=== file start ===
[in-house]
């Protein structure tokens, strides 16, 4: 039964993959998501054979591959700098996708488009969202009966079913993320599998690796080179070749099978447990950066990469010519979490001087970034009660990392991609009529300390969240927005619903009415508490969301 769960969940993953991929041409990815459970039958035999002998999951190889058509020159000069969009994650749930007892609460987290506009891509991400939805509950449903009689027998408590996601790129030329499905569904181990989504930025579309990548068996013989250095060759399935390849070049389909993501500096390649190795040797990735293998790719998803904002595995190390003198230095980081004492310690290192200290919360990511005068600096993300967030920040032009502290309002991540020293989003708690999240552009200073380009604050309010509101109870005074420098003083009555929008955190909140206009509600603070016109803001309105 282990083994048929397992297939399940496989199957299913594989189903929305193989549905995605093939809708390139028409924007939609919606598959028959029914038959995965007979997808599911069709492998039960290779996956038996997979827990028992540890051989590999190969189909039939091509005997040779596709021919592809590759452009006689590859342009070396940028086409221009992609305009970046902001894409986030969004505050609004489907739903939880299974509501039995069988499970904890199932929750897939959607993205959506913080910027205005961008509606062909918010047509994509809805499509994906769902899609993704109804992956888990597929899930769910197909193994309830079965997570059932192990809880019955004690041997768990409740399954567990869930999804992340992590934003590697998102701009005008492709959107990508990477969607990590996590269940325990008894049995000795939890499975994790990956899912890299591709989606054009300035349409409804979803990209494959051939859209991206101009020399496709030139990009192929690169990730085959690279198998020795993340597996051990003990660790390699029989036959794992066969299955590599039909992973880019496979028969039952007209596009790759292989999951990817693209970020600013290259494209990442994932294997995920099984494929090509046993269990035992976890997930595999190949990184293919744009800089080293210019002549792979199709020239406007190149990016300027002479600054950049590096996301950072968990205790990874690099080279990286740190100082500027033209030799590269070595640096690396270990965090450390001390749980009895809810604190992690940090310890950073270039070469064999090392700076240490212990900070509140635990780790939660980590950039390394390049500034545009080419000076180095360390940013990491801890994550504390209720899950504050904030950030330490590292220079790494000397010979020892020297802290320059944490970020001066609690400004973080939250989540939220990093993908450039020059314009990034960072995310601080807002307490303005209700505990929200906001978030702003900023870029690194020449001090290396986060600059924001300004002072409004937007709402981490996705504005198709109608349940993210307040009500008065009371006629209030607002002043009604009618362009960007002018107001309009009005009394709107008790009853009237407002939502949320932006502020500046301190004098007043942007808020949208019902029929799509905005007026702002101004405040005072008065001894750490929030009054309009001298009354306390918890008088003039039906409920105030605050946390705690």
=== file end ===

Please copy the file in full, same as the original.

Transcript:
[in-house]
């Protein structure tokens, strides 16, 4: 039964993959998501054979591959700098996708488009969202009966079913993320599998690796080179070749099978447990950066990469010519979490001087970034009660990392991609009529300390969240927005619903009415508490969301 769960969940993953991929041409990815459970039958035999002998999951190889058509020159000069969009994650749930007892609460987290506009891509991400939805509950449903009689027998408590996601790129030329499905569904181990989504930025579309990548068996013989250095060759399935390849070049389909993501500096390649190795040797990735293998790719998803904002595995190390003198230095980081004492310690290192200290919360990511005068600096993300967030920040032009502290309002991540020293989003708690999240552009200073380009604050309010509101109870005074420098003083009555929008955190909140206009509600603070016109803001309105 282990083994048929397992297939399940496989199957299913594989189903929305193989549905995605093939809708390139028409924007939609919606598959028959029914038959995965007979997808599911069709492998039960290779996956038996997979827990028992540890051989590999190969189909039939091509005997040779596709021919592809590759452009006689590859342009070396940028086409221009992609305009970046902001894409986030969004505050609004489907739903939880299974509501039995069988499970904890199932929750897939959607993205959506913080910027205005961008509606062909918010047509994509809805499509994906769902899609993704109804992956888990597929899930769910197909193994309830079965997570059932192990809880019955004690041997768990409740399954567990869930999804992340992590934003590697998102701009005008492709959107990508990477969607990590996590269940325990008894049995000795939890499975994790990956899912890299591709989606054009300035349409409804979803990209494959051939859209991206101009020399496709030139990009192929690169990730085959690279198998020795993340597996051990003990660790390699029989036959794992066969299955590599039909992973880019496979028969039952007209596009790759292989999951990817693209970020600013290259494209990442994932294997995920099984494929090509046993269990035992976890997930595999190949990184293919744009800089080293210019002549792979199709020239406007190149990016300027002479600054950049590096996301950072968990205790990874690099080279990286740190100082500027033209030799590269070595640096690396270990965090450390001390749980009895809810604190992690940090310890950073270039070469064999090392700076240490212990900070509140635990780790939660980590950039390394390049500034545009080419000076180095360390940013990491801890994550504390209720899950504050904030950030330490590292220079790494000397010979020892020297802290320059944490970020001066609690400004973080939250989540939220990093993908450039020059314009990034960072995310601080807002307490303005209700505990929200906001978030702003900023870029690194020449001090290396986060600059924001300004002072409004937007709402981490996705504005198709109608349940993210307040009500008065009371006629209030607002002043009604009618362009960007002018107001309009009005009394709107008790009853009237407002939502949320932006502020500046301190004098007043942007808020949208019902029929799509905005007026702002101004405040005072008065001894750490929030009054309009001298009354306390918890008088003039039906409920105030605050946390705690």